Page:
Florida’s Attorney General continues to sound the alarm about the scourge of fentanyl, warning that the toxic substance continues to insinuate its way into new products.
In a new video, Ashley Moody offered her latest in a series of warnings about the illicit poison, noting it is now reportedly finding its way into vape cartridges.
“We’re also seeing news stories about high school students suffering from complications after using vapes that might contain fentanyl,” Moody asserted.
“Any substance sold on the black market could contain fentanyl. It’s in counterfeit pills, cocaine, meth and possibly even in illicit vaping pods,” she added. “Using just one time can kill.”
Moody has offered warnings about vapes before, though previous cautions were decoupled from the concept of fentanyl contamination. During a 2019 stop in Yulee, the Attorney General warned that CBD and THC, two compounds commonly found in cannabis products, were in these illicit vapes targeted to teens.
The Attorney General’s warnings about fentanyl have been ongoing throughout her over four years in office, with special attention on how the product can be targeted toward youth before this year’s Halloween celebrations.
In October, she held one press conference and did a number of national media hits about how the fentanyl scourge made 2022 “the scariest Halloween in (her) lifetime.”
Fentanyl, she said on Oct. 25, “is now being manufactured to look like candy,” a choice made to “attract children.”
“It comes in rainbow colors. It can take all shapes or sizes,” Moody warned. “We’re seeing it in pill form. We’re seeing it in ways that could look like sidewalk chalk. We know that it’s being transported in candy packaging: Skittles, Sweet Tarts, Whoppers, Reese’s.”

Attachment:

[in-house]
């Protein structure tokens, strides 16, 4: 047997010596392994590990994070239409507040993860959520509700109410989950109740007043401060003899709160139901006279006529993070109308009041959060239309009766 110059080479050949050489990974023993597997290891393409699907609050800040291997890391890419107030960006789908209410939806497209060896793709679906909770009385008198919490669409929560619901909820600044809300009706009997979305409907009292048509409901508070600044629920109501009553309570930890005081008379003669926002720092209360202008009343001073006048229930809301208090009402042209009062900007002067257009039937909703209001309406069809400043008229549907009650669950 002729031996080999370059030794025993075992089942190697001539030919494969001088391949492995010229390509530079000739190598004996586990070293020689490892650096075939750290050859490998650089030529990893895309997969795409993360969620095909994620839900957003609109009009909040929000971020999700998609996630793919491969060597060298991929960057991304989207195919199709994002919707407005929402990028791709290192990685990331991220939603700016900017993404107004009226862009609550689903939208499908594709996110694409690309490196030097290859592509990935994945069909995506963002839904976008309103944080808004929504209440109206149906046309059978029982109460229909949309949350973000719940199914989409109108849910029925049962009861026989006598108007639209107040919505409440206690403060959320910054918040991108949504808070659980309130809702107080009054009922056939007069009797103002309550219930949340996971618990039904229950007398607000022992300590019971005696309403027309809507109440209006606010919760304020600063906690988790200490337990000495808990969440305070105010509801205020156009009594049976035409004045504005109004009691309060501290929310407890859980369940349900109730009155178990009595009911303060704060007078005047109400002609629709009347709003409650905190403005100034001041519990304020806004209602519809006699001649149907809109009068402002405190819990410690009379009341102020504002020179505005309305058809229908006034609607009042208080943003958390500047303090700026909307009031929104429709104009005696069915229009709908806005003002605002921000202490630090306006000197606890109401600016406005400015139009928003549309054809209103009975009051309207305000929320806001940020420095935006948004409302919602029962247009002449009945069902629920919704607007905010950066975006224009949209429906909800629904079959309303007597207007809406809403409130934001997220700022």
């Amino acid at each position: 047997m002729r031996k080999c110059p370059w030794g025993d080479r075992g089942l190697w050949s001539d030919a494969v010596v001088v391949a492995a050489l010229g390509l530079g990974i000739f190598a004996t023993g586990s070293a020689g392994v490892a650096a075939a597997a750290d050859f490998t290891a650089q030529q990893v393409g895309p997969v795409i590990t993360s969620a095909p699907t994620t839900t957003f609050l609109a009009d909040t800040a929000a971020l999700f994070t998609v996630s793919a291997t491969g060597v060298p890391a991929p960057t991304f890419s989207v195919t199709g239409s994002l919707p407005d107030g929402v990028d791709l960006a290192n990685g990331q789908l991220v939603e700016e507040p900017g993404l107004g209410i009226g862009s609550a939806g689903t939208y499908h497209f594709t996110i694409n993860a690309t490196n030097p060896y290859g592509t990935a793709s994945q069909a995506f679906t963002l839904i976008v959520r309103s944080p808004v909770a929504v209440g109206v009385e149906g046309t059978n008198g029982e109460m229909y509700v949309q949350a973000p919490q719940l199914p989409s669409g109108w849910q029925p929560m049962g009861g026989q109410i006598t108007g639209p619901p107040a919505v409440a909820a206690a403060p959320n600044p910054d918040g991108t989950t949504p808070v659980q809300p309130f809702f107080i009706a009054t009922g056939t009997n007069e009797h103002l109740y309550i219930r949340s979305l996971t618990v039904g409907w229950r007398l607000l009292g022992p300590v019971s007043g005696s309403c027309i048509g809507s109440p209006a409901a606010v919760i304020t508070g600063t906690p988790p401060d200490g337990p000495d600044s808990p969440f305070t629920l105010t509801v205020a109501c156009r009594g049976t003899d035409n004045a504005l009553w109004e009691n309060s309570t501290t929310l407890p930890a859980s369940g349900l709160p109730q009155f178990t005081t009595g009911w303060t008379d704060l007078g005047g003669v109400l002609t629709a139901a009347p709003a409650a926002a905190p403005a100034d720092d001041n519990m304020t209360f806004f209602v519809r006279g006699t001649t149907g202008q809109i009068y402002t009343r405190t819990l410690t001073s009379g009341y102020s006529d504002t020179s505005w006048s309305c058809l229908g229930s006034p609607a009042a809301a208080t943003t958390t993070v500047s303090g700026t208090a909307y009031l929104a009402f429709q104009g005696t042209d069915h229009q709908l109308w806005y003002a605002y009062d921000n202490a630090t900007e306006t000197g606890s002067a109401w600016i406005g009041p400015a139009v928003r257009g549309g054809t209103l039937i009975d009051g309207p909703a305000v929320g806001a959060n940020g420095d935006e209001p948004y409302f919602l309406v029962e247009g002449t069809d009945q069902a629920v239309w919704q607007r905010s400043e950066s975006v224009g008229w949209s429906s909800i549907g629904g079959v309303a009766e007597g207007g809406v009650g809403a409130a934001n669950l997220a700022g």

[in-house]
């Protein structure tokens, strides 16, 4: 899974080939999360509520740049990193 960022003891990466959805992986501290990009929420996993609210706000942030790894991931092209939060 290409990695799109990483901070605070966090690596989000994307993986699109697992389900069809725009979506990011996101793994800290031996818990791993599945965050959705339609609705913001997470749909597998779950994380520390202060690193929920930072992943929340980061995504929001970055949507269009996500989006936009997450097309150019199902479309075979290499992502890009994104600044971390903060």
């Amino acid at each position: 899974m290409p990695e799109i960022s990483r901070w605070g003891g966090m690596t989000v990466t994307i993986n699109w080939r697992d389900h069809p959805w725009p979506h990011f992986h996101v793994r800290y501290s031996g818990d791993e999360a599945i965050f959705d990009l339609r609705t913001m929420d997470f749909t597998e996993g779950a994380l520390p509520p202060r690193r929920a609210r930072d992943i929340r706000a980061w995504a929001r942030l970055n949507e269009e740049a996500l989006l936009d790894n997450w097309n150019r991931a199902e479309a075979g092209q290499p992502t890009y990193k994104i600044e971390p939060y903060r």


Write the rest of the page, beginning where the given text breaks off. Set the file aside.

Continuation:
Moody noted in her October press conference that, while it was “probably a lower probability that it’s going to be in a trick-or-treat bag,” it was “not beyond the realm of possibility” given previous incidences of “illicit substances, highly toxic, dangerous substances in children’s Halloween bags.”
Despite the “lower probability” of fentanyl in Halloween candy, she continued to offer warnings ahead of the holiday.
“We’re seeing them put it in candy packaging, like Nerds packaging. And Halloween’s coming up and those of us with young children have to have these conversations and start learning about the fentanyl crisis and warning our children,” Moody said on Oct. 12 on Fox & Friends.
Moody’s latest warnings come amid reports that fentanyl is killing those under the age of 14 at a faster rate than other cohorts. See the AG’s video, posted Thursday, below.